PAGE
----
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Title: An assessment of non-antibiotic approaches to mastitis control in the dry period and their impact on intramammary infection dynamics
Author: Huxley, Jonathan Neil
ISNI:       0000 0001 3585 5656
Awarding Body: University of Bristol
Current Institution: University of Bristol
Date of Award: 2002
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Mastitis is an important disease causing health, productivity and welfare problems in dairy cattle. Over the past 40 years, control programs have successfully revolved around prophylactic and therapeutic antibiotic usage. This has led to a substantial decrease in the prevalence of subclinical mastitis and the suggestion that antibiotic prophylaxis should be reduced. This thesis describes a study that compared the efficacy of a non-antibiotic internal teat sealer containing bismuth subnitrate to antibiotic dry cow therapy (DCT). In cows uninfected at drying off, the teat sealer was significantly better than antibiotic DCT at preventing new dry period intra-mammary infections caused by Escherichia coli, all Enterobacteriaceae species and all major pathogens. Animals that received antibiotic DCT suffered numerically more cases of clinical mastitis during the dry period and next lactation. Significantly fewer Corynebacterium bovis intra-mammary infections (III) were cured in the teat sealer group during the dry period. A novel method of speciation based on endonucleaser estriction analysis of the 16S rRNA gene sequence was successfully developed and utilized to differentiate C. bovis for other Corynebacterium species. A novel lipophilic Corynebacterium species, named "C. langfordif', was identified, typed by 16S rRNA gene sequencing and described. Re-analysis of the study database demonstrated for the first time that quarters infected with C. bovis during the dry period were significantly less likely to acquire a major pathogen BE. It appeared that IMI with C. bovis "protected" quarters from infection with mastitis pathogens. In vitro studies on solid and in liquid media demonstrated that metabolic products of C. bovis could inhibit the growth of some mastitis pathogens. The inhibitory factor was partially and almost completely inactivated by heating to 100°C and treatment with Proteinase K respectively. Production of an inhibitory factor (possibly a bacteriocin) is proposed as one explanation for the protective effect demonstrated in vivo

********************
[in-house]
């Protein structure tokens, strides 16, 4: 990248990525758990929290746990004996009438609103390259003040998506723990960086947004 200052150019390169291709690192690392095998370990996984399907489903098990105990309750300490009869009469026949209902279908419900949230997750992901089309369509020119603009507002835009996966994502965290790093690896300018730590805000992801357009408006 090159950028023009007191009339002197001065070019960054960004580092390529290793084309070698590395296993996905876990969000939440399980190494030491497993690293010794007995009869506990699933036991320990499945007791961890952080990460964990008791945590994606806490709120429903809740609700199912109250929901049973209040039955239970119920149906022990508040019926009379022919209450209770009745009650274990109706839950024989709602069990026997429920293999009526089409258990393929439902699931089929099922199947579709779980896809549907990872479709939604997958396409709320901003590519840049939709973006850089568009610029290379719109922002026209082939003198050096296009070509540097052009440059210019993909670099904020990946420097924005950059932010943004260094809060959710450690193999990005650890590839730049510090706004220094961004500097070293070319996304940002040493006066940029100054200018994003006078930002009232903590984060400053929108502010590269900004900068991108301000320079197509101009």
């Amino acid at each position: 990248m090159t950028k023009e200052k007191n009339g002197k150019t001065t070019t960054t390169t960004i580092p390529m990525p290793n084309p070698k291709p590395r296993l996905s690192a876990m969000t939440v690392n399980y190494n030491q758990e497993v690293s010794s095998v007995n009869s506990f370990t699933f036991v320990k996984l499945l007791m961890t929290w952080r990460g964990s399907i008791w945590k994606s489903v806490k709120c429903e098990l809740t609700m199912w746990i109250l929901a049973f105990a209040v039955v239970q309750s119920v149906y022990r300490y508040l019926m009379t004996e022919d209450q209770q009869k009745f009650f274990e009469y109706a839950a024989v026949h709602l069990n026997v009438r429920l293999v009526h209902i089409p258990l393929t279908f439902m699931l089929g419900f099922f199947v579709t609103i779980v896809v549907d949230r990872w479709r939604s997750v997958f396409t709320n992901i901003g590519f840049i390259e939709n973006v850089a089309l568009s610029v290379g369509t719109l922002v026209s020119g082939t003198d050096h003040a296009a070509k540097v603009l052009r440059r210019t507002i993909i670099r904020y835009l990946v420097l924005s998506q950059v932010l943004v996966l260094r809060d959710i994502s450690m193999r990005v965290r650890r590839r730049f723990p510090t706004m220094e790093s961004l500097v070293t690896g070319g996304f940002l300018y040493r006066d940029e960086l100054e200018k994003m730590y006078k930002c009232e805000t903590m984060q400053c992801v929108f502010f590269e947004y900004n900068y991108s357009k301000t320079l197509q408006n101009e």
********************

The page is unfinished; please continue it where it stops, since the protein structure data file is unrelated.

Supervisor: Not available Sponsor: Not available
Qualification Name: Thesis (Ph.D.) Qualification Level: Doctoral
EThOS ID:  DOI: Not available
Keywords: Dairy cattle